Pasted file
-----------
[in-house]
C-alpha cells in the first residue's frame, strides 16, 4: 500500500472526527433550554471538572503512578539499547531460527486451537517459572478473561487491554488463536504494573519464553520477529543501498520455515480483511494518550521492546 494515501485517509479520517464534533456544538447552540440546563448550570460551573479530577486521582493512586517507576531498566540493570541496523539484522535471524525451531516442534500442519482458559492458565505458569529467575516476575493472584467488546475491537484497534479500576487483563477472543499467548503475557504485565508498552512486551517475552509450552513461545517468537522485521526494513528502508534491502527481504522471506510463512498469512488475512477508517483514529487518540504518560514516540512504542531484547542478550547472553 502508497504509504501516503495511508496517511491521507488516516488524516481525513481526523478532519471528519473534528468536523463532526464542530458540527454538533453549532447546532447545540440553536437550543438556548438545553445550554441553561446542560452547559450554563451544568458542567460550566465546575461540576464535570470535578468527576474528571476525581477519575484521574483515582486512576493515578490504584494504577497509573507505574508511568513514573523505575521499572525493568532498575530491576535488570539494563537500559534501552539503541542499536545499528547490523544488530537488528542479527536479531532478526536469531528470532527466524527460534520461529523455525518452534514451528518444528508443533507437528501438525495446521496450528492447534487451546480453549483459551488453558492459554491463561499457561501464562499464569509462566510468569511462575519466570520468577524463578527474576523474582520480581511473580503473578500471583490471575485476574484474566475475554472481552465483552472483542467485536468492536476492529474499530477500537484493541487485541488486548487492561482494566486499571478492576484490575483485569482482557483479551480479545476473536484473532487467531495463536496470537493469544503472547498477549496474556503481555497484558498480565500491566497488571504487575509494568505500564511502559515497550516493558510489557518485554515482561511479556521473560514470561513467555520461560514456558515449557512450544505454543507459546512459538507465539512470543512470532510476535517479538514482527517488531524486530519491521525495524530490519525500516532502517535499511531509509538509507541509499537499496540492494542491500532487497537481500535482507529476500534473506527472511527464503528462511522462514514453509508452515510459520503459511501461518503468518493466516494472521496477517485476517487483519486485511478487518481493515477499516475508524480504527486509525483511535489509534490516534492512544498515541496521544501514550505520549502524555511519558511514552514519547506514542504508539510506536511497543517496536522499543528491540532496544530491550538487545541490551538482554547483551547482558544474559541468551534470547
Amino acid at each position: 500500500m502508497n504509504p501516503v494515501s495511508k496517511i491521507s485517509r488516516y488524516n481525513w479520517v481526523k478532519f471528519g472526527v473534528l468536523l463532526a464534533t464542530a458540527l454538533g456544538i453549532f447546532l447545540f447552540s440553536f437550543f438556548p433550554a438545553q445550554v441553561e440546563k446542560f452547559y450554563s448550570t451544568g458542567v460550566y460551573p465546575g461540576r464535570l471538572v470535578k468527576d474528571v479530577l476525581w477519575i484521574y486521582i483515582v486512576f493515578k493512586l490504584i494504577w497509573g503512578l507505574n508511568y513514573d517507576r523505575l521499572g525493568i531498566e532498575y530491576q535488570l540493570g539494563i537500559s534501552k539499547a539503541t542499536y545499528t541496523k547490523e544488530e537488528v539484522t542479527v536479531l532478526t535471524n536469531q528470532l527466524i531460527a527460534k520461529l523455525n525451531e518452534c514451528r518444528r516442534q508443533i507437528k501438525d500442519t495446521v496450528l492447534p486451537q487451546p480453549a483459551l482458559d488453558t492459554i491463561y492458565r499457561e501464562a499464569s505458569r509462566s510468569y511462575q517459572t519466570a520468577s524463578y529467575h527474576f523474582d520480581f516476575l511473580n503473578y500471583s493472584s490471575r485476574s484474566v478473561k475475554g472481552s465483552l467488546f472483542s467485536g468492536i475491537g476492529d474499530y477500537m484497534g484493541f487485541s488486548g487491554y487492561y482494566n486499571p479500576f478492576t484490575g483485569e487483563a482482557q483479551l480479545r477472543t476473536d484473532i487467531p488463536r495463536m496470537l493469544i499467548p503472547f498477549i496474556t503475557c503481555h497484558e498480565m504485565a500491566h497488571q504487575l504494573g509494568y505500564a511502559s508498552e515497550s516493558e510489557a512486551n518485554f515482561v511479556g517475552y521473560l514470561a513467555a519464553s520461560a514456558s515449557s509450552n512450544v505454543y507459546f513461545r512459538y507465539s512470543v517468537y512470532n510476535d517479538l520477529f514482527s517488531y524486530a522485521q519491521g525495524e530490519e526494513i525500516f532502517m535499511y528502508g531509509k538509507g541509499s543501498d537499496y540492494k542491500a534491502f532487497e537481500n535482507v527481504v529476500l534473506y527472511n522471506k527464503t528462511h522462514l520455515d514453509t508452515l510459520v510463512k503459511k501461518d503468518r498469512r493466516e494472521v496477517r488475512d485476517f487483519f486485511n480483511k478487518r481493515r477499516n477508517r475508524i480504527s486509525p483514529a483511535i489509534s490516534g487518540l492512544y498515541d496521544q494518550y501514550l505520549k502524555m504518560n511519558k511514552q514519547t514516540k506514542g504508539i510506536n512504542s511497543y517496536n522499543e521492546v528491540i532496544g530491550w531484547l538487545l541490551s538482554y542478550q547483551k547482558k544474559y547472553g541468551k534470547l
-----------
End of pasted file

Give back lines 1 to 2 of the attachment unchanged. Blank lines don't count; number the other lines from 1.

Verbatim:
[in-house]
C-alpha cells in the first residue's frame, strides 16, 4: 500500500472526527433550554471538572503512578539499547531460527486451537517459572478473561487491554488463536504494573519464553520477529543501498520455515480483511494518550521492546 494515501485517509479520517464534533456544538447552540440546563448550570460551573479530577486521582493512586517507576531498566540493570541496523539484522535471524525451531516442534500442519482458559492458565505458569529467575516476575493472584467488546475491537484497534479500576487483563477472543499467548503475557504485565508498552512486551517475552509450552513461545517468537522485521526494513528502508534491502527481504522471506510463512498469512488475512477508517483514529487518540504518560514516540512504542531484547542478550547472553 502508497504509504501516503495511508496517511491521507488516516488524516481525513481526523478532519471528519473534528468536523463532526464542530458540527454538533453549532447546532447545540440553536437550543438556548438545553445550554441553561446542560452547559450554563451544568458542567460550566465546575461540576464535570470535578468527576474528571476525581477519575484521574483515582486512576493515578490504584494504577497509573507505574508511568513514573523505575521499572525493568532498575530491576535488570539494563537500559534501552539503541542499536545499528547490523544488530537488528542479527536479531532478526536469531528470532527466524527460534520461529523455525518452534514451528518444528508443533507437528501438525495446521496450528492447534487451546480453549483459551488453558492459554491463561499457561501464562499464569509462566510468569511462575519466570520468577524463578527474576523474582520480581511473580503473578500471583490471575485476574484474566475475554472481552465483552472483542467485536468492536476492529474499530477500537484493541487485541488486548487492561482494566486499571478492576484490575483485569482482557483479551480479545476473536484473532487467531495463536496470537493469544503472547498477549496474556503481555497484558498480565500491566497488571504487575509494568505500564511502559515497550516493558510489557518485554515482561511479556521473560514470561513467555520461560514456558515449557512450544505454543507459546512459538507465539512470543512470532510476535517479538514482527517488531524486530519491521525495524530490519525500516532502517535499511531509509538509507541509499537499496540492494542491500532487497537481500535482507529476500534473506527472511527464503528462511522462514514453509508452515510459520503459511501461518503468518493466516494472521496477517485476517487483519486485511478487518481493515477499516475508524480504527486509525483511535489509534490516534492512544498515541496521544501514550505520549502524555511519558511514552514519547506514542504508539510506536511497543517496536522499543528491540532496544530491550538487545541490551538482554547483551547482558544474559541468551534470547